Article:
I understand the concept that design can look better than plopping. But I garden for mental and physical health and as a creative outlet. I need to be able to do what I want. Maybe if I had a larger garden I could offer some up to 'design' but I need what space I have to maintain my tenuous grasp on mental stability.

Cyndy said...

Can I just say a word for the ploppers of this world? We plop because we love, we love so many plants, far more than is reasonable or rational. Surprisingly often the plopping ends up looking quite nice, but I do look forward to the designed dreams of August :)

Lisa at Greenbow said...

This is very kind of you to not plop until your garden gate has closed behind the designers and make sure their bill says paid in full. They might charge you extra if they have to look at some plopping before its time. tee hee..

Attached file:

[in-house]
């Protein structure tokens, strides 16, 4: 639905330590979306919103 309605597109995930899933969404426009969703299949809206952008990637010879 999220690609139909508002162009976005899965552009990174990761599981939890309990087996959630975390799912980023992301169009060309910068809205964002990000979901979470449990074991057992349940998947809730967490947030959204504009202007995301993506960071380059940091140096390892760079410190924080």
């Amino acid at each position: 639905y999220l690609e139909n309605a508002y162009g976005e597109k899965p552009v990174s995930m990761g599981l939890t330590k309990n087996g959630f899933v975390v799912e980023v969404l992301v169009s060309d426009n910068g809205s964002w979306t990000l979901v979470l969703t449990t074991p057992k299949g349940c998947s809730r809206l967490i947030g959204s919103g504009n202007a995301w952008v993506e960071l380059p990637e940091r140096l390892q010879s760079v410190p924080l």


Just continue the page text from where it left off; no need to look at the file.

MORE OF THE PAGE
Donna said...

I think there is always a space that should be plopped...and I think Nature uses the plop method..that said there are also garden spaces we need to design more...of course plopping without any planning can lead to issues so I try to do some informed plopping and then designing where needed...I am tending to design more than plop these days

Ramona said...

So glad your August Dreams garden border was a well-thought-out plan. I can't wait to see it when it matures. I'm a little ADD and sometimes buy plants without knowing where I'll plant them. My husband finally said, "no more plants unless you know where you'll plant them!" I've tried to have a plan ever since.

Vickie said...